I wanted Molly Ringwald’s pout and strawberry hair in eight grade. But I wanted even more the epiphany moments she lived out as John Hughes’ characters. Whether a wallflower or a princess, by the end of every movie we got to see who Samantha, Claire and Andie were, not who everyone else thought they should be.
Around the time I was in high school, watching Some Kinda Wonderful on VHS while making out with my best guy friend, cancer cells were growing in my neck. They weren’t detectable or diagnosed until I was 27. I’m now 36 and still living with cancer.
Over the past five years, I’ve been researching, writing, and had published my book on Gen X and Gen Y cancer. While hammering out my manuscript, I hung above my desk a quote that Anthony Michael Hall wrote in a letter to Mr. Vernon in the closing scene of the Breakfast Club. “You see us as you want to see us, in the simplest terms, in the most convenient definitions.”
That’s how I feel every time I see cancer patients in a movie, on the news, or plastered on a poster. Victorious cancer jocks, mountain climbers, and movie stars help raise money and awareness. But these survivorship images also create a stereotype of young adult cancer patients. We are seen as vocal, outspoken, sassy, sexy, insightful, spiritual, grateful, and empowered.
As a patient, I wanted to be freed of these limiting descriptors and perceptions. I wanted to lock up myself and a few other cancer patients in a metaphoric library for Saturday detention and get to the bottom of it all. As I wrote in my book, “I wanted to reveal who we are, not in simple definitions but in the complexities of our real daily lives: what we think about while lying in bed at night; what we wish we could tell our lovers but are too afraid to; the ways in which we feel vulnerable, tender, and utterly uncertain what to do with ourselves; the times when cancer is not a fight but just a hard circumstance with which to live.”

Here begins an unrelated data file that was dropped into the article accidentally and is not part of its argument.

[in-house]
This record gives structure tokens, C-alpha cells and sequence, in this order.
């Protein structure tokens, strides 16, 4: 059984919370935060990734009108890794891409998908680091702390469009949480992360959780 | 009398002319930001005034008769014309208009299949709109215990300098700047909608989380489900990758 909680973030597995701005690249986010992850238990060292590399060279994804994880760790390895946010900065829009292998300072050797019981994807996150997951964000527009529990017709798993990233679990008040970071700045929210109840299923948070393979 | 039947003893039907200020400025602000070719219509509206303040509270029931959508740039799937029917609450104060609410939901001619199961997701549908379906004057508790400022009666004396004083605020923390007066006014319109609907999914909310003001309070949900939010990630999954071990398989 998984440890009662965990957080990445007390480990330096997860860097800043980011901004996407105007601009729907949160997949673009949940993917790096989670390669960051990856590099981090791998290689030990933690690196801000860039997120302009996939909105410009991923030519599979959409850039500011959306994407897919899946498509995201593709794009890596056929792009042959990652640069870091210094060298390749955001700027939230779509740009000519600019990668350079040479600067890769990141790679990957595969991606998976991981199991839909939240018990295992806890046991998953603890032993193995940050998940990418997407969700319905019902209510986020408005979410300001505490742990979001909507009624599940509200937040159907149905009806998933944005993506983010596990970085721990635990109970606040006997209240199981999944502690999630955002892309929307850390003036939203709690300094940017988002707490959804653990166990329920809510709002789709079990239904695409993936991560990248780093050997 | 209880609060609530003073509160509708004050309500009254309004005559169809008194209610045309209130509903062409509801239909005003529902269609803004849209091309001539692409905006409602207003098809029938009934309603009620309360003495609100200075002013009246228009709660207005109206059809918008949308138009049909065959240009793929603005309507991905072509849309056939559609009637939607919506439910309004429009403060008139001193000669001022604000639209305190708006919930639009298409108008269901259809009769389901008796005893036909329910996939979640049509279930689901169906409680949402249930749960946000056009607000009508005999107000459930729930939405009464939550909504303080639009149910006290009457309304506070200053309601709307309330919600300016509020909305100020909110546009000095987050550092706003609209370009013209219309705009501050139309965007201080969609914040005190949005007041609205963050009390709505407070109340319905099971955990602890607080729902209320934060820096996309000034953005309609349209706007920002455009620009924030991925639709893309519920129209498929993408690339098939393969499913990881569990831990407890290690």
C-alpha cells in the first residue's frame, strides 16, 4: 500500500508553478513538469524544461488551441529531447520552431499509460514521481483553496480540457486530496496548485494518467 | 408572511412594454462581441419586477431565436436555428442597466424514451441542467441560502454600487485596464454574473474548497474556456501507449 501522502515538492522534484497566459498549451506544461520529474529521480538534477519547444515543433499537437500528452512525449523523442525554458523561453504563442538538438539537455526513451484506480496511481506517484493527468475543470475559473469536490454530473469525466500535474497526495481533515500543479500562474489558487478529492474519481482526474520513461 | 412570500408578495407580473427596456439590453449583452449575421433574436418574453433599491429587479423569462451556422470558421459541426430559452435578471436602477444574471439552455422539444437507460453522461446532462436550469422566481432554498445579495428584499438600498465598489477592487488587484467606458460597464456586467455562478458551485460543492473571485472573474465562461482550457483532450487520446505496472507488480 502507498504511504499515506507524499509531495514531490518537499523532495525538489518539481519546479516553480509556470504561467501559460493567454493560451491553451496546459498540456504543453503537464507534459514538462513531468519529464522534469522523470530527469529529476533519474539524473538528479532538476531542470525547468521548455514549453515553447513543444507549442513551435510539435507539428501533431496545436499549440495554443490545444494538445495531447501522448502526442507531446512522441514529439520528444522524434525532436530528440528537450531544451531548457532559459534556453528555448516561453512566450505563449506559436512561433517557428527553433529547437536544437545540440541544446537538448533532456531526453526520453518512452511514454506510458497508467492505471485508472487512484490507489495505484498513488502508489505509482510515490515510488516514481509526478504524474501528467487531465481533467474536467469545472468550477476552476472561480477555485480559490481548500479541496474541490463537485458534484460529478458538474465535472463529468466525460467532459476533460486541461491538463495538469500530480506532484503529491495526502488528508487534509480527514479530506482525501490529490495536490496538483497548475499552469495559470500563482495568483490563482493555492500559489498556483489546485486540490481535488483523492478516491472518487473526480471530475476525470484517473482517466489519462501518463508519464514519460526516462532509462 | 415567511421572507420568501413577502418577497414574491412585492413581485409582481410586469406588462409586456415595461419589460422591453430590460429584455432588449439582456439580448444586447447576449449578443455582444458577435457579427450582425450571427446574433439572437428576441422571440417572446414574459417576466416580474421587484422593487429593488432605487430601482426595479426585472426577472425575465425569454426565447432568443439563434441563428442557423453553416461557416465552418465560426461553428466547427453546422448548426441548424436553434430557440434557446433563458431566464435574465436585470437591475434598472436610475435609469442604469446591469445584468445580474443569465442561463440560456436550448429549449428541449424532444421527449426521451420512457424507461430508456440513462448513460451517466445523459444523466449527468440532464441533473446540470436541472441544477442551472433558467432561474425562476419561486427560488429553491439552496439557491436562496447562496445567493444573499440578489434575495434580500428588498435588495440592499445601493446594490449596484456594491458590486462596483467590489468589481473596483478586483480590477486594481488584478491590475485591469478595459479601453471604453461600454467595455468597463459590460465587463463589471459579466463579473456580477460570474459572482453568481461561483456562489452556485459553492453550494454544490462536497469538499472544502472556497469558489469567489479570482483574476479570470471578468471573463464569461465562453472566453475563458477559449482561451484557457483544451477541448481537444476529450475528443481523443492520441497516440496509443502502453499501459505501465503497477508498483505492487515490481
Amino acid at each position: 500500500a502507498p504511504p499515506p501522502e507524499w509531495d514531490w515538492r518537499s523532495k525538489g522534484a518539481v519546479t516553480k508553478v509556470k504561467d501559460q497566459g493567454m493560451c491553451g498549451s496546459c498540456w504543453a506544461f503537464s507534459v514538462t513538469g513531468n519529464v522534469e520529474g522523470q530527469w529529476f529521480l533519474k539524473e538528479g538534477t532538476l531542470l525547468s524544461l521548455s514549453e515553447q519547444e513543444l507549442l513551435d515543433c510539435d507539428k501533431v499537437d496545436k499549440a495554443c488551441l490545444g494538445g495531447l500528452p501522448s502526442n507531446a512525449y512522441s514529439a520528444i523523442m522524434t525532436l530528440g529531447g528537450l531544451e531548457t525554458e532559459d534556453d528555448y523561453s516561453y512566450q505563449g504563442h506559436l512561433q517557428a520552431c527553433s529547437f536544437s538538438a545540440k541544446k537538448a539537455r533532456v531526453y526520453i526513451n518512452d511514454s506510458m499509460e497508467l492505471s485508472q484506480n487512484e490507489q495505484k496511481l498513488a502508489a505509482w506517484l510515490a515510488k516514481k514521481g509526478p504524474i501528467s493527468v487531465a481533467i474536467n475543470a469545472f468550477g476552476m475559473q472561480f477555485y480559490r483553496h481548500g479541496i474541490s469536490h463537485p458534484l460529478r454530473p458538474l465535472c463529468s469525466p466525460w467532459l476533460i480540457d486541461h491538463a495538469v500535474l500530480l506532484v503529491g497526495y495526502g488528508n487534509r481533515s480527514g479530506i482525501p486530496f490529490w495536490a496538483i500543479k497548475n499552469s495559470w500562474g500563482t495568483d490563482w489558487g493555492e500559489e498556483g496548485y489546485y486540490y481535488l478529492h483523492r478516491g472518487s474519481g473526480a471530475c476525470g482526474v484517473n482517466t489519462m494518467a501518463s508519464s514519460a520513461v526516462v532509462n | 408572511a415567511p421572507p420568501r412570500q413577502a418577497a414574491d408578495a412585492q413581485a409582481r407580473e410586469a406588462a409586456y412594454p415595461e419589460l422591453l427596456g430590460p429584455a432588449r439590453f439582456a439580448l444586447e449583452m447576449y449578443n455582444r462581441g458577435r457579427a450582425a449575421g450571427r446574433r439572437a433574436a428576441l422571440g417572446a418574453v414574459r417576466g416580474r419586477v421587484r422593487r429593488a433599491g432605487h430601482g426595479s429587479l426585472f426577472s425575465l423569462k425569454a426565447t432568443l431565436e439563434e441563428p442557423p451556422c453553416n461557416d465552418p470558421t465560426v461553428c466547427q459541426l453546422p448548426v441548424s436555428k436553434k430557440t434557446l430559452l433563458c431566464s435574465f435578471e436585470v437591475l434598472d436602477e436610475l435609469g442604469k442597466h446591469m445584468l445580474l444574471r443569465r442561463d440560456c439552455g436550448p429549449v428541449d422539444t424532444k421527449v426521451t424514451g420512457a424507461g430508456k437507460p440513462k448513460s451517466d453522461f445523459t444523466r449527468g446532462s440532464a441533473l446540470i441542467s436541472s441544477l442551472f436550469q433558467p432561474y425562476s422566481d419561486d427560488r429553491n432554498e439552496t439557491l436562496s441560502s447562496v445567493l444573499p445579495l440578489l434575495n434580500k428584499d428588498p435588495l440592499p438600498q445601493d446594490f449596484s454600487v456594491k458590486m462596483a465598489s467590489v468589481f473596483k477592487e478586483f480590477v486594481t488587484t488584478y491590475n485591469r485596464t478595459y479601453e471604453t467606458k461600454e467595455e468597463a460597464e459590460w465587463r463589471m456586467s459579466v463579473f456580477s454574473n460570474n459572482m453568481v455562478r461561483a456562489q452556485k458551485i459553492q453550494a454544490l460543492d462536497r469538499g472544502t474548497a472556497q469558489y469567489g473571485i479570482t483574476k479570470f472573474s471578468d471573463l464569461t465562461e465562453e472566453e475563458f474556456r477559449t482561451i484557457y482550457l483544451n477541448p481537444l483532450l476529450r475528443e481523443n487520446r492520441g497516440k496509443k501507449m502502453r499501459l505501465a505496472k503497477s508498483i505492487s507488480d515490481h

I never got to be Molly in eight grade. But I kinda get to be her now in moments that are akin to the cheesiness of Samantha kissing Jake or Clair kissing Judd Nelson. This is how I feel every time I sit down and talk to a cancer patient who is fat, a junkie, suicidal, addicted to exercise, scared to go back to work, hasn’t had sex in five years, or is confused about their faith in God. These images are also not all of who we are, but I consider it a glory moment when the underdog sides of our cancer selves get the spotlight for a few minutes, or a few phone conversations, or a few chapter of a book. Cue the Thompson Twins. Thanks for the inspiration John.
Have you ever felt like there is a stereotype for what a cancer survivor should look or sound like? An expectation of what strength or fighting should look like? Were you ever obsessed with John Hughes movies? Which was your favorite?
For more moments from the metaphoric cancer detention library, check out my book Everything Changes: The Insider’s Guide to Cancer in Your 20s and 30s.